In addition to the money she reportedly netted at a high-dollar fundraiser held in Atlanta, Georgia last month, there may be another – much more important reason that S.C. Gov. Nikki Haley has suddenly decided to sell South Carolina’s maritime interests down the river.

Need a hint?

It’s her rumored 2016 presidential campaign – an ambition Haley is hoping to advance by securing a high-profile, prime time speaking engagement at the 2012 Republican National Convention in Tampa, Florida next August.

In fact, several of the same sources who recently bragged about Georgia port backers “buying Haley off” tell FITS that both the governor and her Maryland-based political consultant, Jon Lerner, have been aggressively lobbying Georgia Republican National Committeeman Alec L. Poitevint II for a prime time speaking slot for Haley at the convention.


In February, Poitevint was named chairman of the 2012 convention’s “Committee on Arrangements” – a role that gives him the power to determine which aspiring GOP politicians receive these coveted speaking slots.

Why is this relevant to Haley’s recent flip-flop on port issues? In July of this year Poitevint – a major GOP donor – was reelected to his second term as … you guessed it … chairman of the Georgia Ports Authority.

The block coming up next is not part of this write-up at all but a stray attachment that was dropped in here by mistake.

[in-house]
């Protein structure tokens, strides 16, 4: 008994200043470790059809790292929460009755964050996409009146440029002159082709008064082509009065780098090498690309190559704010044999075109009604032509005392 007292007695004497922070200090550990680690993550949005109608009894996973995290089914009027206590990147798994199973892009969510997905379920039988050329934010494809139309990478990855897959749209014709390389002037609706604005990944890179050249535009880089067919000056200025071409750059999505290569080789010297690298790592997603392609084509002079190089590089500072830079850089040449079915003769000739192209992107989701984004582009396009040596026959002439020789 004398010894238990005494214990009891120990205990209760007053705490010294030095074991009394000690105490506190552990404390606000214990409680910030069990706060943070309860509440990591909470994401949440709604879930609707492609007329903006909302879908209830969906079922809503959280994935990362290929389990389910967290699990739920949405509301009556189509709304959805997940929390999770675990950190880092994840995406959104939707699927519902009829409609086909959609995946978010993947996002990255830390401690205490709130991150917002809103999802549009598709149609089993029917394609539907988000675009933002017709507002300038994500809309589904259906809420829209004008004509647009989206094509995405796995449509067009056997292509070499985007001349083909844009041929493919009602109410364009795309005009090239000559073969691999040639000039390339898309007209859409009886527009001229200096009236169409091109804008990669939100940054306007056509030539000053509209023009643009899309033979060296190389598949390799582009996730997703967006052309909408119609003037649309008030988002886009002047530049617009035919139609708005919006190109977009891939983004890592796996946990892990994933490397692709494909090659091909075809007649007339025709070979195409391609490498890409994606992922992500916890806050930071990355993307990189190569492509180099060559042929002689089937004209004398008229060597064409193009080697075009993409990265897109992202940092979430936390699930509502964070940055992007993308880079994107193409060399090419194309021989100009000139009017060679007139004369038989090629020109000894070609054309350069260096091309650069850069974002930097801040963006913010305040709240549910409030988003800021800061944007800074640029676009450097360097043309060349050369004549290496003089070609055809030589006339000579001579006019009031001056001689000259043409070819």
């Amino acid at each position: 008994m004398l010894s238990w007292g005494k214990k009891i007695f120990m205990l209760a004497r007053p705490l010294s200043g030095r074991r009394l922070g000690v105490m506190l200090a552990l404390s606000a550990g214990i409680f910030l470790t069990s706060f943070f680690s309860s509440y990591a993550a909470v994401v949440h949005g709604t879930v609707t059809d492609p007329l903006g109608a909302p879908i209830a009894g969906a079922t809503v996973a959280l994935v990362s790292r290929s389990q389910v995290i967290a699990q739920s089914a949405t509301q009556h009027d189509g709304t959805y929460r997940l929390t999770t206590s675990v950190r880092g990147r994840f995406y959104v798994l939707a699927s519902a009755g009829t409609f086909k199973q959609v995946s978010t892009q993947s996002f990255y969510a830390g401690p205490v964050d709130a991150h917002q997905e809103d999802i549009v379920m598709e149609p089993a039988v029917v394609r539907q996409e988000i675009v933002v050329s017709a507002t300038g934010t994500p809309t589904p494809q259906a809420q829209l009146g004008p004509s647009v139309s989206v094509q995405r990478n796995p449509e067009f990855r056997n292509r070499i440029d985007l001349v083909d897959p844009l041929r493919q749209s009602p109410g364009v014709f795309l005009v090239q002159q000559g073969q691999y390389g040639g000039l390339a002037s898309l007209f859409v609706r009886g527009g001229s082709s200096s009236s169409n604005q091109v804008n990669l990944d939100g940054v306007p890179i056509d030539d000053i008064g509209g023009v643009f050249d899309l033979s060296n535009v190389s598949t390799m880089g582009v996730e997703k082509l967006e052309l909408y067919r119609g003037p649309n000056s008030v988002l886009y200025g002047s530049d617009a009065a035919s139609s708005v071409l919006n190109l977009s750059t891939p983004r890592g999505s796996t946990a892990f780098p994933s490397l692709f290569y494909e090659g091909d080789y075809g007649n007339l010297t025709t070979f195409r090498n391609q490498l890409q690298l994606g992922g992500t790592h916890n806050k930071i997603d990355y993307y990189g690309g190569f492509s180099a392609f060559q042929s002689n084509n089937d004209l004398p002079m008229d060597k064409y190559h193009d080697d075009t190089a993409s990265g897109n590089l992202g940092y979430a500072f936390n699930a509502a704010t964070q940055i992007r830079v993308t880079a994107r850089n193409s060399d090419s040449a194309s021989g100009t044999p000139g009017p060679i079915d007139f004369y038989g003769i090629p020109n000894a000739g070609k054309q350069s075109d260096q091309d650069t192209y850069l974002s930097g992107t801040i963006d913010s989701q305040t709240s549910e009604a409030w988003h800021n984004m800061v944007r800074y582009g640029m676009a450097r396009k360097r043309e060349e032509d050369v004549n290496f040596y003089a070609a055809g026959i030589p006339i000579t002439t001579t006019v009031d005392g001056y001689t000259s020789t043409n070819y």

Hmmmm …

Shortly after her 2010 election, Haley instigated a major spat with Georgia – sending a clear warning across the Savannah River regarding port-related issues.

“You now have a governor who does not like to lose,” Haley told a cheering crowd of S.C. State Ports Authority supporters in Charleston. “Georgia has had their way with us for way too long, and I don’t have the patience to let it happen anymore.”

Last month, though – right around the time that Georgia donors allegedly began stroking checks to her campaign – Haley’s tune began to change.

“Every port is different, and every port has its challenges,” Haley told Savannah’s WJCL/FOX 28 last month. “We have to say ‘What do we need to do that is right for the region?’ Our goal is to make sure every port (in the region) is successful.”

Wait … what? We thought Haley’s job was to promote South Carolina’s best interests – particularly in light of our state’s chronically-high unemployment rate, low income levels, deteriorating competitiveness and recessionary economy.

Haley didn’t just soften her rhetoric, though, she actually instructed the S.C. Department of Health and Environmental Control (SCDHEC) – whose board she recently took over – to reconsider its prior rejection of environmental permits sought by Georgia for a $600 million harbor deepening project.

This is the same project, incidentally, which resulted in Georgia recently stabbing South Carolina in the back.

What’s at stake here? Hundreds of millions of dollars – and the future of two of the Eastern Seaboard’s biggest ports.

Specifically, both Savannah and Charleston are working feverishly to deepen the waterways leading to their ports in the hopes of accommodating the next generation of super-sized container ships, and while South Carolina may not be able to stop Georgia’s plans – its ability to delay them has been an important point of leverage.

Once the fourth-busiest port in America, Charleston has seen its competitive position plummet over the last seven years. In fact, Charleston has slipped all the way to No. 12 in the nation according to rankings published by the American Association of Port Authorities.